One time he let our only neighbor “Gary” come pick us up from school. Gary had been snowed in for months and wanted to go out. This was not planned in advance so my brothers and I were surprised when we walked up Hell’s Half Acre after school to find Gary instead of our dad waiting for us. Rather than putting us all on the snowmobile like my dad did he made me ride in the “sled” being towed behind. It was a warm day and snow (slush) started flying in my face. I was yelling at him to stop but he wouldn’t until he got stuck. I got pissed and threw a fit and tried to make him let me walk. He violently threw me back on the sled and told me I would be sorry if I jumped off. He got stuck again and again where my dad wouldn’t have. I was able to turn around so the snow hit my back instead of my face but I cried all the way home. My dad heard all about it when we got home and Gary NEVER was allowed to drive the snowmobile with us kids again!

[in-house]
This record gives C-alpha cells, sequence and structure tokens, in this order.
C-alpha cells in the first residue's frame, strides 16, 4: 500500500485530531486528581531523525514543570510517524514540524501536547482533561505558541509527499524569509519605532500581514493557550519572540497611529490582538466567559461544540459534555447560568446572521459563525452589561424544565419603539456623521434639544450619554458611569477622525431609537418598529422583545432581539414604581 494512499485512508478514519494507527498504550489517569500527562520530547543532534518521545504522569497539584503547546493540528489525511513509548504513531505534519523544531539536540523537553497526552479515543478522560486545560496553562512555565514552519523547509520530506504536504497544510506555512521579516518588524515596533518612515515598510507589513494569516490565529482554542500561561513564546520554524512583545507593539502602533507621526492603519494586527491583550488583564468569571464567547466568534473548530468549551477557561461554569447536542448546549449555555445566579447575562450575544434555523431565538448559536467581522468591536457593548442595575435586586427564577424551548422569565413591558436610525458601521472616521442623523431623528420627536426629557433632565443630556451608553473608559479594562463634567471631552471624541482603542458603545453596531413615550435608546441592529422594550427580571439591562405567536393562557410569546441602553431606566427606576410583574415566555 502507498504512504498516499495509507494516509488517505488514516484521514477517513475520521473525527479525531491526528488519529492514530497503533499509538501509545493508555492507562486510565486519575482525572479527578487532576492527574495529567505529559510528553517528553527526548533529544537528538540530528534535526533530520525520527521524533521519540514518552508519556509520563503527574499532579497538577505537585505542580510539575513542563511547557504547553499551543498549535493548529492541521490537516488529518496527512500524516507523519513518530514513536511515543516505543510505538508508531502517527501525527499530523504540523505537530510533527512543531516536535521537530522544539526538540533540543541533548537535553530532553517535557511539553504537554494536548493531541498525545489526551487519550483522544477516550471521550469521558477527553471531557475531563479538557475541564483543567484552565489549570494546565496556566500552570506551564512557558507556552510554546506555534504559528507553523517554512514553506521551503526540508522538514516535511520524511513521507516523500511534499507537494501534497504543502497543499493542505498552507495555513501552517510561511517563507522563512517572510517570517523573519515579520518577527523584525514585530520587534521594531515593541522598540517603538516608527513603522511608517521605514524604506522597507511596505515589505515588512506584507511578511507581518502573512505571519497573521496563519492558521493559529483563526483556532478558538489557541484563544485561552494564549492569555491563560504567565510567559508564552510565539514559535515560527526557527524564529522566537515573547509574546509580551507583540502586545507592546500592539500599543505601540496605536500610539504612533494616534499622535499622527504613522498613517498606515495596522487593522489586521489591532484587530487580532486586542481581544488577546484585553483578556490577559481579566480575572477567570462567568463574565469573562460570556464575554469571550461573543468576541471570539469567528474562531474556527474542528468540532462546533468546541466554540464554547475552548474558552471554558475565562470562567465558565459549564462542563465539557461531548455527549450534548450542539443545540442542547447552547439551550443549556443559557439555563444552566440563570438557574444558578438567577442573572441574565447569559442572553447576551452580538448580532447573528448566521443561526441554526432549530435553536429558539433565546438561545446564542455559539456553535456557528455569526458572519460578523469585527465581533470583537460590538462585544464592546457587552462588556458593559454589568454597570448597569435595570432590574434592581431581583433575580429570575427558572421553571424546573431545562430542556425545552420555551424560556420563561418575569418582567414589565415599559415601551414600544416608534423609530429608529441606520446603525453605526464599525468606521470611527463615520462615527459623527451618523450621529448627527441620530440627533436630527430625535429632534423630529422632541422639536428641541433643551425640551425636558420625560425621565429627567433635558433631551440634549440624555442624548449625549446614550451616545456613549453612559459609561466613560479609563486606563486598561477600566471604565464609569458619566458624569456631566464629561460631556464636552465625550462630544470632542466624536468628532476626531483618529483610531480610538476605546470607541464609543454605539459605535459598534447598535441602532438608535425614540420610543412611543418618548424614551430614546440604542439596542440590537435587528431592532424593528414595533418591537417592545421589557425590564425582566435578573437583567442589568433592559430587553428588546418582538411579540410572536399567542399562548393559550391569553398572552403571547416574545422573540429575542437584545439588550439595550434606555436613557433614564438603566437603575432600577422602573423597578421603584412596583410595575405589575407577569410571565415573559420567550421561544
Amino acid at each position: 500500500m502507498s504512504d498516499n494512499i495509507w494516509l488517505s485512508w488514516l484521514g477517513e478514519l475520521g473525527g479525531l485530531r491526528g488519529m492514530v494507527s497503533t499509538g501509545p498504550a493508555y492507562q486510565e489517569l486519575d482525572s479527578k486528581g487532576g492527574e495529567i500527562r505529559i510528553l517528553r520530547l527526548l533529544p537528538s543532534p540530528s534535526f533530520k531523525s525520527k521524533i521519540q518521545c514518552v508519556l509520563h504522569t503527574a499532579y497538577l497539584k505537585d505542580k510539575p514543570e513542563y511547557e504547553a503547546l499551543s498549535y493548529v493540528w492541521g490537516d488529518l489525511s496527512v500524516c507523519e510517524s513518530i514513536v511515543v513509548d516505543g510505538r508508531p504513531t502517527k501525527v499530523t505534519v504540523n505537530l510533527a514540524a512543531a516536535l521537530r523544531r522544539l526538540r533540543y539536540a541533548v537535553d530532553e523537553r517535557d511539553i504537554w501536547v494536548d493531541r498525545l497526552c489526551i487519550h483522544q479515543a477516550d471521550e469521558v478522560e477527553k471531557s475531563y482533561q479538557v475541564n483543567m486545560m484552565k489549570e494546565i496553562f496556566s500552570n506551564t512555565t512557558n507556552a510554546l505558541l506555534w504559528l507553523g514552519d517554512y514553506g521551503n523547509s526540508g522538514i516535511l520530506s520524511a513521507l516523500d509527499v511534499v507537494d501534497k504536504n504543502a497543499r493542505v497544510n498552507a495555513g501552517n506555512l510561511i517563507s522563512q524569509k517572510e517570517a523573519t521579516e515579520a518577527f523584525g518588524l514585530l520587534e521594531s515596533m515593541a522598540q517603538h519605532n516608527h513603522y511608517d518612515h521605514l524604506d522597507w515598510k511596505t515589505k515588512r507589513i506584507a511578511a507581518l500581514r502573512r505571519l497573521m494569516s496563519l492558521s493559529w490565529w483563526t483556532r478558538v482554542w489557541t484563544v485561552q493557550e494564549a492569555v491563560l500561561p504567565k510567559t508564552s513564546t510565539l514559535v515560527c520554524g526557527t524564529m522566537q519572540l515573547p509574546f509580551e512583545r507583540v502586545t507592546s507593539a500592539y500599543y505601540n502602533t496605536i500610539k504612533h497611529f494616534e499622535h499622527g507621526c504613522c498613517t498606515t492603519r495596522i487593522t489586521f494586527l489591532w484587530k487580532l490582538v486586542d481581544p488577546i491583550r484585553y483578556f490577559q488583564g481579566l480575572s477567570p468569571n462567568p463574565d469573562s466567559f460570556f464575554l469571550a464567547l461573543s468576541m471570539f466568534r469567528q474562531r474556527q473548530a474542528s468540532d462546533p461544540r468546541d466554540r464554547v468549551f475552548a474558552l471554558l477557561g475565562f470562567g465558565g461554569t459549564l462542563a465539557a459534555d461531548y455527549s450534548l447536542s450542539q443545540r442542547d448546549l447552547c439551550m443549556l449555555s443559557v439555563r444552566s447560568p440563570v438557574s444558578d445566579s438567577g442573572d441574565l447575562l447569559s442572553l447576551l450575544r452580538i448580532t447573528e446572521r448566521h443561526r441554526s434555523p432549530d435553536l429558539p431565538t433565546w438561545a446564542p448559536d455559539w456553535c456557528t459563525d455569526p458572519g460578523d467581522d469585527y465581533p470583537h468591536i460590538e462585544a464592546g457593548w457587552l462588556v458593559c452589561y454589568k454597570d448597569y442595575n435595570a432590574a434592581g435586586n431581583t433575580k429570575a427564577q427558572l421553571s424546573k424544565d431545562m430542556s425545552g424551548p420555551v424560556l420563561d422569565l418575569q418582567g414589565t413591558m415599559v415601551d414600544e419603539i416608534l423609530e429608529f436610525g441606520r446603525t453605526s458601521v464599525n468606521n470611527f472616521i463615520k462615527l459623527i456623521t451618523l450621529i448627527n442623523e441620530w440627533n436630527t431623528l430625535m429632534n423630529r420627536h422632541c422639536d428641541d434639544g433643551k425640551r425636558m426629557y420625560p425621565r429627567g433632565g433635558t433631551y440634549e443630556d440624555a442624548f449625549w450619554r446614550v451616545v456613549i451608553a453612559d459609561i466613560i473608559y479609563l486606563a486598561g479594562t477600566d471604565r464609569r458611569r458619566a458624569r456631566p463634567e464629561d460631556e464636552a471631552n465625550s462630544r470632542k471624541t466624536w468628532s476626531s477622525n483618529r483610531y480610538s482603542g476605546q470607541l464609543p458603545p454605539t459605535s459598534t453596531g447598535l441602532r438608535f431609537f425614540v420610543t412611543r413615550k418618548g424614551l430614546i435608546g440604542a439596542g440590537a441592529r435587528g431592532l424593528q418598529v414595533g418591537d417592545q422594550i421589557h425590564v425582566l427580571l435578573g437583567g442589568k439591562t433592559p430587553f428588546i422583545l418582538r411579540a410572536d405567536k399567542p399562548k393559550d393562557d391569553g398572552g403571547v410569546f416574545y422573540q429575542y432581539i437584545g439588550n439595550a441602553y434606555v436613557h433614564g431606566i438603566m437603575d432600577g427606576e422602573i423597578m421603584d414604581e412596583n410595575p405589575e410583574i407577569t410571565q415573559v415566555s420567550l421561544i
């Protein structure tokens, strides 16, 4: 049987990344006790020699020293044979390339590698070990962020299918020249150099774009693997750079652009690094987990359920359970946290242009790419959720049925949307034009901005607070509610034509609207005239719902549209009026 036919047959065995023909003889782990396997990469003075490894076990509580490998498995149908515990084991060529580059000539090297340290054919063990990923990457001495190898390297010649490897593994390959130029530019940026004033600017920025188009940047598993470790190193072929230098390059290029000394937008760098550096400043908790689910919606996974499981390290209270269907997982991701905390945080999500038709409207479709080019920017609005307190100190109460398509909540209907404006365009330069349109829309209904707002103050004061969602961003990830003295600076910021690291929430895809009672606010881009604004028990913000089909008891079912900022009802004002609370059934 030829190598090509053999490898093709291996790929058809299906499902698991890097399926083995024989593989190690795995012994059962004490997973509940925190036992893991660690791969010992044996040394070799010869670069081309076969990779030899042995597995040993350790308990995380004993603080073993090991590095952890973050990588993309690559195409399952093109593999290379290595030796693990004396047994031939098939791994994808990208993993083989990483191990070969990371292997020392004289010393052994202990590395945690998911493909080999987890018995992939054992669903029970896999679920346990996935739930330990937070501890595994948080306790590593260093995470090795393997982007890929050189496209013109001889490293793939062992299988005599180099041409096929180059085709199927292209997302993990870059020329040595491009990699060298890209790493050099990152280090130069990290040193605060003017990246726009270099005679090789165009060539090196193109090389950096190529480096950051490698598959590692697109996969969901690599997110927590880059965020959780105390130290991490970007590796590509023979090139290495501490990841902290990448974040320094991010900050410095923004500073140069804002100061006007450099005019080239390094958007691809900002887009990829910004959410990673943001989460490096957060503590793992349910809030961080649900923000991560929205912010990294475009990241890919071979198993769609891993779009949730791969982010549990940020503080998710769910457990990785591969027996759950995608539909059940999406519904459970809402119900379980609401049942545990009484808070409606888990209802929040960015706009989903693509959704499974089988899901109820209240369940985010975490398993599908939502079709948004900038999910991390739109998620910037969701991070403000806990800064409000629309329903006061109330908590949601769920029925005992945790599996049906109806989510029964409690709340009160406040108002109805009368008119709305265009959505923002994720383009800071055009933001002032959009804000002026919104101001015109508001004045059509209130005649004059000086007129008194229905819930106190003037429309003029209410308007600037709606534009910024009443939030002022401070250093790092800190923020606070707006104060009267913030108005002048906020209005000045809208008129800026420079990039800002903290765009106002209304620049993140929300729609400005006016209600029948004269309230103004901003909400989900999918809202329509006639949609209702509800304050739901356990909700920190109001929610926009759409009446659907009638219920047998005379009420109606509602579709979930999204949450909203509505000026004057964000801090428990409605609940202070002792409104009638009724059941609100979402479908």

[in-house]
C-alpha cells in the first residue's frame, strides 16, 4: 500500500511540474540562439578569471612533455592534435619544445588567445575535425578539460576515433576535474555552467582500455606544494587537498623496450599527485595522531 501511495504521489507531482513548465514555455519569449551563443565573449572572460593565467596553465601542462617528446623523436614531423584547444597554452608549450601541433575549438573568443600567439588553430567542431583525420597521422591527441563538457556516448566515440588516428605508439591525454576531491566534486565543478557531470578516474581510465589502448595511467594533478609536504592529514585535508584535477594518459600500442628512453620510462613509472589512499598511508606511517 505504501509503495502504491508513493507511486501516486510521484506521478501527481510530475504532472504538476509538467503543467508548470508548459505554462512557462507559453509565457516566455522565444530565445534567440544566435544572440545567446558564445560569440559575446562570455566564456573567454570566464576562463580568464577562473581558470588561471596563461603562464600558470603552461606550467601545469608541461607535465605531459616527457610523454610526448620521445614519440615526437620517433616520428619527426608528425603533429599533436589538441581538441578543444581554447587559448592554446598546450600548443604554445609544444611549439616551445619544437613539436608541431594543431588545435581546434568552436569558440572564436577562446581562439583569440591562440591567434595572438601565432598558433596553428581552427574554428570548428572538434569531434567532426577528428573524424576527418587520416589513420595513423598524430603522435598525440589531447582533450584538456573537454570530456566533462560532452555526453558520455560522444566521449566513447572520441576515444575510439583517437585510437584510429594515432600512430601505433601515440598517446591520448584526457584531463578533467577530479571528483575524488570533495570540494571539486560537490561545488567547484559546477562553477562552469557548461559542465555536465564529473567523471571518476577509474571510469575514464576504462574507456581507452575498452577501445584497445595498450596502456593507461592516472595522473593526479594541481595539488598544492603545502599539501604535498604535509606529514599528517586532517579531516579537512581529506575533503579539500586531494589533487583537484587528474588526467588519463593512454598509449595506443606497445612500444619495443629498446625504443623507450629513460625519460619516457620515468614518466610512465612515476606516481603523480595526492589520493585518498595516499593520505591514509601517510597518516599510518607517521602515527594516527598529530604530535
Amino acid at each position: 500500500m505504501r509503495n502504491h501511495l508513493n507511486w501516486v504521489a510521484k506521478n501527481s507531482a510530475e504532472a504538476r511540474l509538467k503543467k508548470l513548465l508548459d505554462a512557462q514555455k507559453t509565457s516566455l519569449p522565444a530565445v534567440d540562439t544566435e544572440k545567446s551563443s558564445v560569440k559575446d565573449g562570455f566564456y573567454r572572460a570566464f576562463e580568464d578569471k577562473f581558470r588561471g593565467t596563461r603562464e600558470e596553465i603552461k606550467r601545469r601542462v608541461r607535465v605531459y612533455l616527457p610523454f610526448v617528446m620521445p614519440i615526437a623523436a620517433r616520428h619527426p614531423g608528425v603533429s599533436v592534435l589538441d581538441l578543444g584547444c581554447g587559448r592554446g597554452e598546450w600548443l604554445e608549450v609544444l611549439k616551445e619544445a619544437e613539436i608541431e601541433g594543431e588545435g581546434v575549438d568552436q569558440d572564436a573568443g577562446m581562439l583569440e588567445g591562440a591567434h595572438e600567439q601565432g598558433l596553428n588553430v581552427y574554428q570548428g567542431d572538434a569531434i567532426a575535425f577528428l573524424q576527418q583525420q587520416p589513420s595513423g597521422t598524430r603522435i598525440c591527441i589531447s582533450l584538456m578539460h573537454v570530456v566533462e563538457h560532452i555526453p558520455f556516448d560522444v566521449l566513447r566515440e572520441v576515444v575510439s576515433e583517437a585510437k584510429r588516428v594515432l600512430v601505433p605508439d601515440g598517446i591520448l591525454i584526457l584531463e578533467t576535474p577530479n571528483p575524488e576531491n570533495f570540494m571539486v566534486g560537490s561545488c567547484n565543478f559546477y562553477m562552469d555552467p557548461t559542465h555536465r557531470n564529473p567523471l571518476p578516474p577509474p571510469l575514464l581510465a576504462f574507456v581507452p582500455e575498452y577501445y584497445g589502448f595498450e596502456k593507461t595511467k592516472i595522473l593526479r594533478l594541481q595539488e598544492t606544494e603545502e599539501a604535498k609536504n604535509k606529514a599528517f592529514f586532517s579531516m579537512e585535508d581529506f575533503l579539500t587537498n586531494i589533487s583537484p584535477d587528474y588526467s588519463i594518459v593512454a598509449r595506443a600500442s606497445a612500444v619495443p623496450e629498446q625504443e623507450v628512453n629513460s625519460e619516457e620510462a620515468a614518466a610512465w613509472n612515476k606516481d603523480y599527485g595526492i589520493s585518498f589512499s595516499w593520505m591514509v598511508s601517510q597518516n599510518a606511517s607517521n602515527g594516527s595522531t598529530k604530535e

After months of riding the snowmobile to school when we would ride in an automobile we would all lean into the curves on the road by reflex. We also would “duck” for branches. Then we would all crack-up when we realized what we were doing.

02/25/2008  9:55AM

Ouch! There wasn’t as much snow this last storm, which ended in rain and slush last night. For those of you who live or lived in snow country, need Scoop say any more?

Everyone is or was stuck in this morning. Layers of ice, snow and slush make for tough driving. But the sky is deep blue and the sun is shining like high-grader gold on a backing of snow white quartz.

02/21/2008  5:07PM